How the Wild Finale of 'American Horror Story: Apocalypse' Totally Changed the Show

american horror story apocalypse finale

This story contains spoilers for all episodes of American Horror Story: Apocalypse.

American Horror Story rarely ends with a bow. The horror anthology series may occasionally give the appearance of a happy ending, but it's usually with a bittersweet twist. Murder House ends with the Harmon family together -- but they're all dead. Coven ends with the public acceptance of witches -- but half of the witches are trapped in Hell. The latest season, Apocalypse, follows suit. Its episode 10 finale, "Apocalypse Then," manages to reverse the eponymous nuclear event -- but a new Antichrist is born anyway.

But what led to that point, and how is this season of American Horror Story different from the rest? Let's break down that finale beat-by-beat, and get into what the repercussions of Apocalypse might have on past -- and future -- seasons.

Mallory traveled back in time to kill a young Michael.

As we theorized last week, Mallory was indeed the key to ending Michael's reign and reversing the apocalypse. Thanks to a series of intricate plans laid out by Cordelia, Coco and Mallory had their memories altered, were disguised as regular people, and were sent to Los Angeles, where Madison -- posing as an Uber driver -- delivered them to Gallant's salon.

The idea was to protect the girls with Coco's family money, assuring their place in Outpost 3 (with a little magical assistance from Myrtle), and for Coco to treat Mallory terrible to suppress her powers. Everything went according to plan, and the events as they happened in the first three episodes played out offscreen. Eventually, Cordelia, Myrtle, and Madison -- who survived the apocalypse by burying themselves in the powerful Louisiana mud outside of Misty's shack -- arrive at the outpost, resurrect their girls, and continue with their initial plan: For Mallory to perform the incantation that will send her back in time.

From there, things get a bit messy. Marie Laveau returns from Hell to help the coven, but Michael is too powerful to contain. He kills Madison, Coco, and Marie, while Coco's mutant ex Brock appears and stabs Mallory to death. Cordelia is unable to revive Mallory, so she confronts Michael, utters the best line of the season ("Satan has one son, but my sisters are legion, motherfucker!") then slits her throat so Mallory can assume her powers.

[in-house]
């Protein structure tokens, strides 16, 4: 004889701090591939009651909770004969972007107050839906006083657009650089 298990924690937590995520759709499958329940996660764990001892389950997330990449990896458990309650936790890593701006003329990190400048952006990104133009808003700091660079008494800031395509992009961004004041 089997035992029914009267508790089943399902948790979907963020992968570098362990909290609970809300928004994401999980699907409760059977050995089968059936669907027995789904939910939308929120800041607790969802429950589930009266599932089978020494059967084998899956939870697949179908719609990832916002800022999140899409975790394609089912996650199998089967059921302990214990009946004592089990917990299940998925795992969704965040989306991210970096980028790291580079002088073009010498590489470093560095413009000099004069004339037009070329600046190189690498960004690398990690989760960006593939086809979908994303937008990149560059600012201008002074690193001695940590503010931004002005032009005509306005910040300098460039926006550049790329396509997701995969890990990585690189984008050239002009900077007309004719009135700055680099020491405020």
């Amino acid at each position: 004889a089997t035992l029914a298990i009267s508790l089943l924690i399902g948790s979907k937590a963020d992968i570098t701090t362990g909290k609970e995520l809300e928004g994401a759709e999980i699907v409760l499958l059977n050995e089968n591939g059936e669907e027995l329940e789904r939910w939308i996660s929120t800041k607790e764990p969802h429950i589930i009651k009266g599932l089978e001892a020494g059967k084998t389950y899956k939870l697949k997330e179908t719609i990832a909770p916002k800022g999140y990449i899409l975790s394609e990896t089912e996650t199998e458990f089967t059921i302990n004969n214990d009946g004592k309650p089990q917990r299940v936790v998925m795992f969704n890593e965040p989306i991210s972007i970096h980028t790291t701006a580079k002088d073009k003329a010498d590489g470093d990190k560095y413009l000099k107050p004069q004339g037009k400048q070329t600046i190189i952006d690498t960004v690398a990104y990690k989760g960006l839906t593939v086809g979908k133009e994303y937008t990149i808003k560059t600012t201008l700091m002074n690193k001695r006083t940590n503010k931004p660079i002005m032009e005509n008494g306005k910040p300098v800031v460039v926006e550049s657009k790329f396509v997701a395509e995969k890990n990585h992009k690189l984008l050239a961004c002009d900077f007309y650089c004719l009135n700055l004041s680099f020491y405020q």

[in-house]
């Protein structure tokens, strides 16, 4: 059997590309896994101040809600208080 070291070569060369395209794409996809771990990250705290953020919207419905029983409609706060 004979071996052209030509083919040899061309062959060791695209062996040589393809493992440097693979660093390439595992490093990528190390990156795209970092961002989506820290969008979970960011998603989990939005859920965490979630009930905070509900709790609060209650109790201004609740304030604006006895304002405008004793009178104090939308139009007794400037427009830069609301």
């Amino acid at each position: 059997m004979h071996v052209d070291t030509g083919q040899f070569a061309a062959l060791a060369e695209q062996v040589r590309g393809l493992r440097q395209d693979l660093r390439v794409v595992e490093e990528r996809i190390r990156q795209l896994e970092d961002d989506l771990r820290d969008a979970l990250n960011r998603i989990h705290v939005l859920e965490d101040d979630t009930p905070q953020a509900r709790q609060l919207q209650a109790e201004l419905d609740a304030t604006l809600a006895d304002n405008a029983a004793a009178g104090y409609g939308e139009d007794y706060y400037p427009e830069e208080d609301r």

It works. Mallory wakes up in a bath and is able to transport herself through the water back to Michael's childhood, on the day he magically aged a decade overnight and killed the priest Constance brought in to bless him. In this version of the timeline, Constance doesn't give in to Michael, and kicks him out of her home after bitterly dressing him down. Michael runs into the street, clearly upset, and is struck by a car, with Mallory behind the wheel. She runs him over several times, and Constance rushes to his side. As he bleeds out, his legs twisted in various directions, he asks his grandmother to take him into the Murder House so they can live together forever. "Go to hell," she replies, and walks away, letting him die.

ahs apocalypse finale
Tim, father of the new Antichrist. | FX

The Antichrist comes anyway. 

Everything looks like sunshine and rainbows at that point. Michael dies, and so the apocalypse as Cordelia saw it never plays out. Mallory -- with full memory of what's occurred -- heads to Miss Robichaux's Academy to apply as a student. Because it's now 2015, three years before the nuclear blast, Cordelia is still alive, as are the students who were slain by Michael in the future. Madison is still trapped in Hell, though Mallory plans to retrieve her, and Misty is returned to the living by Nan; Mallory's apocalyptic prevention put her in good graces with the underworld demons, and she negotiated Misty's revival. Myrtle remains dead, as Cordelia never needed to resurrect her for help. Mallory appears pleased, but wonders in a voiceover what the cost of changing the past might have been.